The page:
“Media changes very fast these days, and nothing changes faster than digital,” read an April 2 blog from John Paton, CEO of Digital First Media (DFM), a national newspaper company whose core properties include 280 daily and weekly newspapers in 18 states, including Kingston’s Daily Freeman. “Make a change, then get set in your ways and become reluctant to make other changes and you get left behind.”
Paton blogged that the company had learned new skills and had a higher level of digital skills than it had before. But it was now time to change again. Its Project Thunderdome activities would “go in a different direction.”
The Salt Lake Tribune, a Pulitzer-Prize-winning daily newspaper owned by DFM, provided a more incisive if less diplomatic version of the story. “The Salt Lake Tribune’s top editor said Wednesday the newspaper was preparing for sizable budget cuts after its corporate owner killed a digital initiative once considered central to an evolving business strategy,” reporter Tony Semered wrote. Project Thunderdome, “launched in late 2011 to centralize key parts of national news gathering and production,” was being eliminated in a larger quest to trim more than $100 million in company costs.
“Thunderdome, with its 45-member editorial staff, had been a centerpiece of DFM’s digital strategy, conceived as a way to tap DFM’s national reach to offer newspapers in its chain in-depth and attractive reportage in news, sports and features with strong multimedia components that single publications could not produce on their own,” Semered continued. Paton was confident that locally available skills, now much improved, could be expected to generate their own data journalism, video production and web content.
Finally, Semered reported “renewed speculation” that Alden Capital Group, DFM’s major stockholder, “might be preparing to sell newspaper properties.”
Ken Doctor of Nieman Journalism Lab similarly theorized that Alden Global, a vulture fund that has a record of quickly dumping investments that haven’t worked, was signaling its “fatigue” with DFM and was readying its newspaper properties for sale. Doctor thought the papers might be sold in regional clusters rather than to a single buyer.
Small community dailies in danger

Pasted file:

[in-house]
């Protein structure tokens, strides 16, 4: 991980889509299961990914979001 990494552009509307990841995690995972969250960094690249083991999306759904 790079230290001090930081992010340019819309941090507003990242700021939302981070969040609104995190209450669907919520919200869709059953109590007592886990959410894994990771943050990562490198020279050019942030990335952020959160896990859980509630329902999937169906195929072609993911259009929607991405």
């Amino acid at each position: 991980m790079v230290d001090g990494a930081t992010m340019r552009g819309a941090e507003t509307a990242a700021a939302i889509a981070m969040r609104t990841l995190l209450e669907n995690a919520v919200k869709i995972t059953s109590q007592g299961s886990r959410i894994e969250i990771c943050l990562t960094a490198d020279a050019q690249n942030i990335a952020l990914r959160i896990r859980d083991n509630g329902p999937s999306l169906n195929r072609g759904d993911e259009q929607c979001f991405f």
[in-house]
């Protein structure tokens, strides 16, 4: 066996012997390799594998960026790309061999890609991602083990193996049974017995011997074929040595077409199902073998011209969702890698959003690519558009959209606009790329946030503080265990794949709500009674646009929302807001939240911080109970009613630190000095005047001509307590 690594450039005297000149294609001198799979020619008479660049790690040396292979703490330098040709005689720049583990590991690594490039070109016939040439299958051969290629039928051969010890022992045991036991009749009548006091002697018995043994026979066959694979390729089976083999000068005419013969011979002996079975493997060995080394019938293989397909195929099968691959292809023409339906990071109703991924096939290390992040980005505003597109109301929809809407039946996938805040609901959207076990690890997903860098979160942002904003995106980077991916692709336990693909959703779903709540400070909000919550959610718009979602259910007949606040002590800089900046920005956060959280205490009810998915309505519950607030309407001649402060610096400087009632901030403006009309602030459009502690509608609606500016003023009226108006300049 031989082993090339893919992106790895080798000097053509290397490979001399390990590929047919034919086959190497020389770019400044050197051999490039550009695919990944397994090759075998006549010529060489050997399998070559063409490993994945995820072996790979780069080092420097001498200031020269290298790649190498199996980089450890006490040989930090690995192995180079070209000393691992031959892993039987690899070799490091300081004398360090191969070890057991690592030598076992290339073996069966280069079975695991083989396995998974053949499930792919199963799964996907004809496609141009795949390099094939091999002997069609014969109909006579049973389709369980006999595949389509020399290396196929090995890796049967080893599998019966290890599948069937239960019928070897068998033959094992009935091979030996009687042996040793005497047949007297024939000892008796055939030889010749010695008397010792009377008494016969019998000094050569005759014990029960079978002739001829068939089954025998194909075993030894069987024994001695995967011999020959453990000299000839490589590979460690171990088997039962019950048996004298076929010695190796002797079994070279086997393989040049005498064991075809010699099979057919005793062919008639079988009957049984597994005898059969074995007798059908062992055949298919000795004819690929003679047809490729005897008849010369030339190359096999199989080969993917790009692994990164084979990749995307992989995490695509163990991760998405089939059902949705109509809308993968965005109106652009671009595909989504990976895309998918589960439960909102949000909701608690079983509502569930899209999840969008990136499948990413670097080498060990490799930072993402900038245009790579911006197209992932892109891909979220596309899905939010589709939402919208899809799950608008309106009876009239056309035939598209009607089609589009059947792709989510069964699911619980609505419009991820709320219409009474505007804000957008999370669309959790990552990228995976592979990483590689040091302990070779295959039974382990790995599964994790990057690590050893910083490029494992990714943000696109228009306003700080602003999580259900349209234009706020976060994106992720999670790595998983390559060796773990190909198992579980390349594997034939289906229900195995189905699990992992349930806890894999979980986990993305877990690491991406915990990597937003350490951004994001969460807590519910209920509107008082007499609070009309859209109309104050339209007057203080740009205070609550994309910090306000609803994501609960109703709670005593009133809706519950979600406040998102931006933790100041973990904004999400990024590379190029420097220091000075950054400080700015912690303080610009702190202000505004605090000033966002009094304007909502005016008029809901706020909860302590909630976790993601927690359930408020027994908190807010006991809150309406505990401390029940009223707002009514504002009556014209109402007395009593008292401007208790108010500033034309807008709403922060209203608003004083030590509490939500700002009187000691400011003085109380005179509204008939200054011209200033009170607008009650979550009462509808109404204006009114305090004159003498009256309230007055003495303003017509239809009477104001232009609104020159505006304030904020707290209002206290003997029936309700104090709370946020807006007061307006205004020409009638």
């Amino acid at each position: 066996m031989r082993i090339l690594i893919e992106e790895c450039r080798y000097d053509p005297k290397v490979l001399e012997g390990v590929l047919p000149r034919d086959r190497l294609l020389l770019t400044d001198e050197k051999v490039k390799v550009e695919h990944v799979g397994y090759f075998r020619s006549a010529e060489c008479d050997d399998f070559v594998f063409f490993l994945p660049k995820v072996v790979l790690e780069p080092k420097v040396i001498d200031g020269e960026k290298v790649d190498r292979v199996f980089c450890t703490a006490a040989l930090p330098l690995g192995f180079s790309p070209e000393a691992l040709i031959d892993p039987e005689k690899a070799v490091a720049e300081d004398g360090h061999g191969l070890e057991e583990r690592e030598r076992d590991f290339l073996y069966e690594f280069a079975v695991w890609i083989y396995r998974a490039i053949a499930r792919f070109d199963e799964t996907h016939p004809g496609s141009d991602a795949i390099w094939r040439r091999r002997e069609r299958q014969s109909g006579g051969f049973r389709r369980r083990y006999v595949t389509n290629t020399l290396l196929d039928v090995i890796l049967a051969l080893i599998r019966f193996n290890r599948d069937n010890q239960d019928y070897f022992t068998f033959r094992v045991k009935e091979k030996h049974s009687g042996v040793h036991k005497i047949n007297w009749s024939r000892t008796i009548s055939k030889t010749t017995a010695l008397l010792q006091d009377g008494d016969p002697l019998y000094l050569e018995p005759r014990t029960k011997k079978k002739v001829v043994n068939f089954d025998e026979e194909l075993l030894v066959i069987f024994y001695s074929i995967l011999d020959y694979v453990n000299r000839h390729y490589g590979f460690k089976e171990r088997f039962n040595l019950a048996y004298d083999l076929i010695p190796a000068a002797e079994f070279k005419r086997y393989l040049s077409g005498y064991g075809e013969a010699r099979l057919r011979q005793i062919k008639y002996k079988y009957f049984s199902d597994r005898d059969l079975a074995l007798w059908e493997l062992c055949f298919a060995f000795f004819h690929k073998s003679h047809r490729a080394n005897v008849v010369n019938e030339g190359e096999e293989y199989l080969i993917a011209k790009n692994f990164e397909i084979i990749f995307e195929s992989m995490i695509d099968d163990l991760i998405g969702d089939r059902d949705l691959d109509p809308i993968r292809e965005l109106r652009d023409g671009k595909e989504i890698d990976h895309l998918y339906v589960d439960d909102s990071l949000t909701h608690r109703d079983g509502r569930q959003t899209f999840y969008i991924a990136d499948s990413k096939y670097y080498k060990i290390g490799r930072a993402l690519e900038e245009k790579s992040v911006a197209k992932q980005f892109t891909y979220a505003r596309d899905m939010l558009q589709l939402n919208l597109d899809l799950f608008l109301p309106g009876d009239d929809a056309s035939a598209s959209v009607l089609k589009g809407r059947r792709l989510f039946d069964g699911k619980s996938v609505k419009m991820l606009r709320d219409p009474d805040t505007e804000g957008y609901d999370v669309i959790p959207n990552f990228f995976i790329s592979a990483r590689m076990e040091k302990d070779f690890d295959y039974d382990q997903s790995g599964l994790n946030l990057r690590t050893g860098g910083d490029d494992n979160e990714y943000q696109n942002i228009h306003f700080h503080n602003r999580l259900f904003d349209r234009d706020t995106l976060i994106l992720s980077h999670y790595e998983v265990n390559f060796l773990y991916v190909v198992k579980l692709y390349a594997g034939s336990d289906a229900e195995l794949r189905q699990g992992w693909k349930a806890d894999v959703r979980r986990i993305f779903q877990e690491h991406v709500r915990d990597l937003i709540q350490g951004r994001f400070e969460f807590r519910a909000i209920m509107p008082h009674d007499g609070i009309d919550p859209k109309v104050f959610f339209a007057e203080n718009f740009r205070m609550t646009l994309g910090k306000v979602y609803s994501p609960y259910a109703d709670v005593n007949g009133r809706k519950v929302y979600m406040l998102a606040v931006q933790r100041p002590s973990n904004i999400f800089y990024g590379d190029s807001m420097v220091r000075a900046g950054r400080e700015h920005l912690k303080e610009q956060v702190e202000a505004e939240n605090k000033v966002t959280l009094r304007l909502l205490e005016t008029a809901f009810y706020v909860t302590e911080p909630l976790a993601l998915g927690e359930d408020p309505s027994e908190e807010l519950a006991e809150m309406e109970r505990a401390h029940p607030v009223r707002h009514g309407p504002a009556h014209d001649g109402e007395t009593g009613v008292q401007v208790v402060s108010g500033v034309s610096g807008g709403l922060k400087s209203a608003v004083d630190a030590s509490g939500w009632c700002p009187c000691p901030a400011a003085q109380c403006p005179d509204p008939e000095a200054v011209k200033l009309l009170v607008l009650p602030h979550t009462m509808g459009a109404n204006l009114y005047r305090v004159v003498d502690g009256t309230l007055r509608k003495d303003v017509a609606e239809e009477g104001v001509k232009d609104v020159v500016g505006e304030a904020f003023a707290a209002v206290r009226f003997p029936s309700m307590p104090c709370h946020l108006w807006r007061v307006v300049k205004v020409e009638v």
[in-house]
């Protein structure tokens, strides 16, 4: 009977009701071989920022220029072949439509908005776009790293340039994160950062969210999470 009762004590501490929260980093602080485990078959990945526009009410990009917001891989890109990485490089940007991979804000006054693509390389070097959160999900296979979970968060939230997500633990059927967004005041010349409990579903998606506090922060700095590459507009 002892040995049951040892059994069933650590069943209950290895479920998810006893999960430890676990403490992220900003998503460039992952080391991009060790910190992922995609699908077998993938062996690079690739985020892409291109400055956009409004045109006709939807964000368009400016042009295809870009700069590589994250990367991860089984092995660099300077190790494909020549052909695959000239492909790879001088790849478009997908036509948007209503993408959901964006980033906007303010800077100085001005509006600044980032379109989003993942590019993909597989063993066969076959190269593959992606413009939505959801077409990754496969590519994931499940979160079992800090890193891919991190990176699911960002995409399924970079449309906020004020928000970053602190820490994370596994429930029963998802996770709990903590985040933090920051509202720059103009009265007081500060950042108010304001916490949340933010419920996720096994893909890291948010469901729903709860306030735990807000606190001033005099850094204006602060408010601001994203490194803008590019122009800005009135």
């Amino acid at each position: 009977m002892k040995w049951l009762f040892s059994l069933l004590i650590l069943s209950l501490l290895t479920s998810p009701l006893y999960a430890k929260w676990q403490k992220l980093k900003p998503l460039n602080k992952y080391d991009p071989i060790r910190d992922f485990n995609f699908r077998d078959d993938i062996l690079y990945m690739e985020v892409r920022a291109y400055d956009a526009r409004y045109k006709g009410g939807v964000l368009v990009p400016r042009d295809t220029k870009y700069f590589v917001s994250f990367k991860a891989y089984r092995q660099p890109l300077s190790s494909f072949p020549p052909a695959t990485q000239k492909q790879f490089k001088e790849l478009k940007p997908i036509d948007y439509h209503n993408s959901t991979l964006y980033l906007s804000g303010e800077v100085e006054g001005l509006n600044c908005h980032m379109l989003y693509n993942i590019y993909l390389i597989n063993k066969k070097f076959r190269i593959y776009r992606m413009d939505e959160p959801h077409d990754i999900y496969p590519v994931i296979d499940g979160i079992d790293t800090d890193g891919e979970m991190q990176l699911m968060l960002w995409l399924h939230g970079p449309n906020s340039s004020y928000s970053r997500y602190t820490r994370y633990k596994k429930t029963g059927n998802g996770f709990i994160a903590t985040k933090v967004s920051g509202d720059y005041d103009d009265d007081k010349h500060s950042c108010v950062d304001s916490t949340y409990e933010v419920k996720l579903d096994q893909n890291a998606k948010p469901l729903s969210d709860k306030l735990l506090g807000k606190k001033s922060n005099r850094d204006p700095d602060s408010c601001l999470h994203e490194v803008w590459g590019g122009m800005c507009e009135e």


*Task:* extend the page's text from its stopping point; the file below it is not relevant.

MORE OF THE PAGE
As an ironic reflection of how much our media universe had changed, within 24 hours such varied observers as Nieman, the Poynter Institute for Media Studies, Politico, Mashable, Gawker, the Columbia Journalism Review and the Washington Post had all chipped in their two cents’ worth. Rick Edmonds at Poynter gauged that Paton’s explanation “barely hints at the converging economic troubles.”
As Doctor correctly pointed out, creating common digital content for all properties within a national newspaper chain is not a new idea. Thunderdome’s unique thrust was in its development of corporate working relationships with what newspaper people call non-traditional news sources. How quickly will the local DFM papers, struggling to retain their already overburdened heritage franchises, now be able to pick up the role of technological transformation previously led by Thunderdome?
We are well into a period in which local media are experimenting with content services that global entities provide. Some of these “partnerships” work. Others don’t. From everybody’s point of view, it is essential for survival’s sake to find and engage in those that work.
Newspaper organizations in the larger cities have the best chance to make the pivot between a print and a multi-platform identity. (Would Kingston’s Freeman have the available resources to devote to these tools?) Absent aggressive buy-in to Paton’s tenets, those dailies in smaller communities seem at greater risk of falling behind.
Some degree of moral backbone has long been a requirement in the newspaper business. Would the local Daily Freeman have had the resources to match the rigorous and unvarnished coverage of its own parent company in which the Salt Lake Tribune was willing to invest? Of course not. But it didn’t reprint its sister paper’s work, either.
In his 2002 “The Rise of the Creative Class,” urban studies theorist Richard Florida reflected upon the built-in conflict between organization and creativity. Both qualities were important, he wrote, and the two oft-antithetical principles needed to work together. But the organizational ethos frequently suppresses the creative instinct, contended Florida, citing such predecessors as William H. Whyte (The Organization Man) and Jane Jacobs (The Death and Life of Great American Cities). The unhindered spirit of large organization is by its nature culturally constraining.
It’s hard to find a more culturally constrained organization than a small daily newspaper under remote ownership and constant budgetary stress. Exhortation alone is unlikely to alter its cultural perspective.
John Paton stated it as obvious that DFM’s papers will continue to be “the news and information leader” in the markets it serves. With the success of both digital and non-traditional competitors to daily newspapers in recent years, it may be time to revisit that core belief.
According to the Columbia Journalism Review, DFM’s strategy is to “take out about $60 million annually in expenses of about $1.15 billion in total costs, while reinvesting in its digital business, investing eventually expected to add $100 million to company expenses.”
A cut of about five per cent might not seem overly onerous if it did not follow a long series of such cuts small and large. DFM revenues have been continuing their now-established diminution at the pace of five per cent per year.
“No one seems to have found the formula on how to do local in a quality and profitable way,” continues the journalism magazine. That may be true. But lots of people seem to have found the formula for doing local in a way that lacks quality and profit.